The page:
Meet a Roadrunner: Blair Salt is shedding light on an ancient culture
(May 17, 2017) -- Meet Blair Salt '17. She's digging into ancient cultures after earning her master's degree at UTSA.
A San Antonio native, Salt discovered her love for prehistoric art as a high school student in her first art history class. She initially believed she wanted to be an archaeologist, which led her to earn her undergraduate degree in that area from Texas State University. While she enjoyed her studies, she eventually realized she wasn't quite doing what she loved.
"I went to field school in Belize," Salt said. "It was fun, but it was a lot of difficult, manual labor. At that point, I wasn't sure if I could sweat and dig in the jungle every summer."
After realizing she needed to explore more career possibilities, Salt nabbed an internship with the San Antonio Museum of Art and spent her last undergraduate semester working there. Feeling that she'd found her true calling working in a museum, she completed her degree and began pursuing jobs in that field, without success.
"I had a few jobs writing proposals for various companies," she said. "I found out fairly quickly that museums wouldn't hire me to do the kind of job I wanted to do unless I had a master's degree."
Already aware of UTSA's top-tier anthropology program, Salt sought out faculty in that department to explore the possibility of graduate school. After speaking with them about her interest in ancient art, she was steered toward Juliet Wiersema, assistant professor of art history.
"Dr. Wiersema's expertise is in that crossover between archaeology and art history," Salt said. "After speaking with her, I knew I wanted to earn my master's in art history at UTSA."
After enrolling in the program, she found immense support from her professors, which was especially welcome as she was balancing a full-time job with graduate school.
"It was difficult, but I was able to make it work," Salt said. "UTSA really sets you up for success, no matter your situation."
Eventually, she became a full-time student to take advantage of UTSA's vibrant campus life and internship opportunities, as well as a study abroad trip to Peru that Wiersema suggested Salt take part in.
It was in Peru that Salt fell in love with an archaeological site known as Cerro Sechín, which possibly dates to as early as 2100 BC and was built by a largely mysterious ancient culture. Her graduate thesis is focused on a stone frieze covered in images of human bodies, adorned figures, internal organs and disembodied heads.
"The more I looked at it, the more I realized that it raised so many questions," she said. "I thought, 'How are people not talking about this?'"
What's especially exciting to Salt is that the site might be part of the earliest state in Peru, but it's not more widely understood in her field, mainly because much of the information is difficult to access and is available only in Spanish.
"What I'm working on is miniscule compared to what could be done," she said. "Above all, I want to bring awareness to this site and set the stage for future scholarship."
Salt, who graduated earlier this month, hopes to work in a San Antonio museum.
"I don't know what I would have done if I didn't have the support of my professors," she said. "They want you to succeed in your classes, but they also want to set you up for a bright future. It's been a very moving experience."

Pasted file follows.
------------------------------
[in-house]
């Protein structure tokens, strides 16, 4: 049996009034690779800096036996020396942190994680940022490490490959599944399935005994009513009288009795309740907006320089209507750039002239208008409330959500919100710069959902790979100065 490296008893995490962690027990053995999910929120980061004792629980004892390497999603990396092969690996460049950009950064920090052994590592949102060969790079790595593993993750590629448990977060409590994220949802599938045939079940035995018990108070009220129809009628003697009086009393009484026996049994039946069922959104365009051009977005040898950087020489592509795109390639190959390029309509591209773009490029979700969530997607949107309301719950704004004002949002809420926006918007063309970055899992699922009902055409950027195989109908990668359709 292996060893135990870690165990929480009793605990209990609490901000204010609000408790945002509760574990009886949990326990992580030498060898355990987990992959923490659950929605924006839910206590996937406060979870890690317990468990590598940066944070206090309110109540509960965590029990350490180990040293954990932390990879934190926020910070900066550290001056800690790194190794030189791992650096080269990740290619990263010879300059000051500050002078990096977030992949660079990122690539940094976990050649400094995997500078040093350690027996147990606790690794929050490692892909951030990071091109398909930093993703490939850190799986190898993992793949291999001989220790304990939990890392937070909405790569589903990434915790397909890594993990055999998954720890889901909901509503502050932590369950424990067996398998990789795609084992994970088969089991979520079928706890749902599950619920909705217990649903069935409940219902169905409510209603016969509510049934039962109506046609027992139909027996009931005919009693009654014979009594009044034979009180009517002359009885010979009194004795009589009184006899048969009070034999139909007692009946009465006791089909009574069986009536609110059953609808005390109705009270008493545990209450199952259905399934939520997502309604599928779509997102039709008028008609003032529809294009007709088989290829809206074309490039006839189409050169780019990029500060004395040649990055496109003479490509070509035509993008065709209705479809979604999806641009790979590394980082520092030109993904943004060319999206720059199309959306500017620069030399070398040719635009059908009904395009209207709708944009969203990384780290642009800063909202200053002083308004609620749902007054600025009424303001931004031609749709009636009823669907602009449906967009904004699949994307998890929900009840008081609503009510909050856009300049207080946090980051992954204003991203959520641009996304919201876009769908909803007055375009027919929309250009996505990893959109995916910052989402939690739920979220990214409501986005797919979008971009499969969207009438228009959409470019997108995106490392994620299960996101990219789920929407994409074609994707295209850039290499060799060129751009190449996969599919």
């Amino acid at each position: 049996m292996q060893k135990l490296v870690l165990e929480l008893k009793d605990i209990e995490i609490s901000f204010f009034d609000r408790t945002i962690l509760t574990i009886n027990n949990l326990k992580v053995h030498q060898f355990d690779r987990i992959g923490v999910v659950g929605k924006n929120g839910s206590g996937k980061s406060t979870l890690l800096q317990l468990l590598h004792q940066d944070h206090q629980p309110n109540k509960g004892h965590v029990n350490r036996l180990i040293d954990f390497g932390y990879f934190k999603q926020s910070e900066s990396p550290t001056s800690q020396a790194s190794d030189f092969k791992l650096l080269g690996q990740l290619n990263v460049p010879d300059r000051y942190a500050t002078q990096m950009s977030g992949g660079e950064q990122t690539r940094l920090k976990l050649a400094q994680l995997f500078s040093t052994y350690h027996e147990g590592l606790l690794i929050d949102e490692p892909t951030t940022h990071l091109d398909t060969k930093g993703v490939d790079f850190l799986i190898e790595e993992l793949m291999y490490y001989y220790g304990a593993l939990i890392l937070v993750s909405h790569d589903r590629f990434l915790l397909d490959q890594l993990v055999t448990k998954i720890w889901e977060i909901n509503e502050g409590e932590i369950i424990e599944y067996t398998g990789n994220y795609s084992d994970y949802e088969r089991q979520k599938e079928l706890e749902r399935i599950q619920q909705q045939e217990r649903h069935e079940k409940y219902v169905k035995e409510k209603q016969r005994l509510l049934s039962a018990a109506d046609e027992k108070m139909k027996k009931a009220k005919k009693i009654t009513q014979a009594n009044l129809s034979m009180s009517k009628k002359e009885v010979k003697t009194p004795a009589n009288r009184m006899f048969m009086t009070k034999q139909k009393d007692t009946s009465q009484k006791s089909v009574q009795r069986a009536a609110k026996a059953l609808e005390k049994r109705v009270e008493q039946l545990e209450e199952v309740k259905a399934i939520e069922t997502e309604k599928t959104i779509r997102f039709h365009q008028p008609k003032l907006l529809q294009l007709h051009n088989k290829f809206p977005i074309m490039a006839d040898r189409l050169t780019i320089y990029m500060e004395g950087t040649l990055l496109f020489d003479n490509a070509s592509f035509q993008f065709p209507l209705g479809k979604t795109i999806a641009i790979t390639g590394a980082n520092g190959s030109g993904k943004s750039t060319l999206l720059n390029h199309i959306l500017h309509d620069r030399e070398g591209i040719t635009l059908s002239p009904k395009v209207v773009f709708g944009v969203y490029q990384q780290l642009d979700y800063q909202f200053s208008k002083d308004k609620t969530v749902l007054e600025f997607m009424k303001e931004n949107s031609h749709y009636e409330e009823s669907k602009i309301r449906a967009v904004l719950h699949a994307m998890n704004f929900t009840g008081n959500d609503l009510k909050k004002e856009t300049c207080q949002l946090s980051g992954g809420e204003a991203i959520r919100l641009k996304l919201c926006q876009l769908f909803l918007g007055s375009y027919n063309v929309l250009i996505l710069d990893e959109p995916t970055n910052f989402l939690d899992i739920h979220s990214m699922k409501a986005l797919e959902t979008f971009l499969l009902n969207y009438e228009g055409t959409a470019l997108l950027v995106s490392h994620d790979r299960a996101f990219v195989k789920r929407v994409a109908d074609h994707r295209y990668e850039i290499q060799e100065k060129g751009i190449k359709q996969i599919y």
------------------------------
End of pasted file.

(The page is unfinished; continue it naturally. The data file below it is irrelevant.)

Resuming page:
Do you know a Roadrunner who is achieving great things? Email us at email@example.com so that we may consider your suggestion for our next installment of Meet a Roadrunner.
De-stress during Finals Week with UTSA Libraries' Relaxation Stations, located at John Peace Library on the second floor, and at the Downtown Library. The Relaxation Stations will include puzzles, coloring and more from Dec. 6-Dec. 14.John Peace Library, second floor and Downtown Library, Main and Downtown Campuses
This UTSA student exhibit features the work of anthropology students who have examined the effects tourism has on local culture.UTSA Institute of Texan Cultures, Hemisfair Campus
Students from grades 9 to 12 at Brooks Academy of Science and Engineering delved into their family histories and turned their family photos into artworks.UTSA Institute of Texan Cultures, Hemisfair Campus
One of UTSA’s most memorable traditions when hundreds of Roadrunners will receive their class rings. Before the rings arrive at UTSA, however, they make a special stop to spend a night in Texas’ most iconic landmark, the Alamo.H-E-B Student Union Ballrooms (HSU 1.104/1.106), Main Campus
The first ceremony begins at 10 a.m. honors graduates from the College of Architecture, Construction and Planning, College of Business, College of Education and Human Development and College of Public Policy.Alamodome, 100 Montana St., San Antonio
At 4 p.m., the second ceremony will be held to honor graduates from the College of Engineering, College of Liberal and Fine Arts, College of Science and the University College.Alamodome, 100 Montana St., San Antonio
The annual event features authentic foods, music, dance, martial arts, shopping, games and entertainment from China, to the Indian Sub-continent, and the island nations of the Pacific. The Festival features two stages, a martial arts demonstration area, children’s hands on crafting area, anime activities, bonsai and ikebana displays, mahjong table and more.UTSA Institute of Texan Cultures, Hemisfair Campus
UTSA Day is an Open House and one of the best ways to see what it is like to be part of the UTSA Family! Schedule a visit the way you want, based on your interests and time. Learn more about the next steps on becoming a Roadrunner!Various locations, Main Campus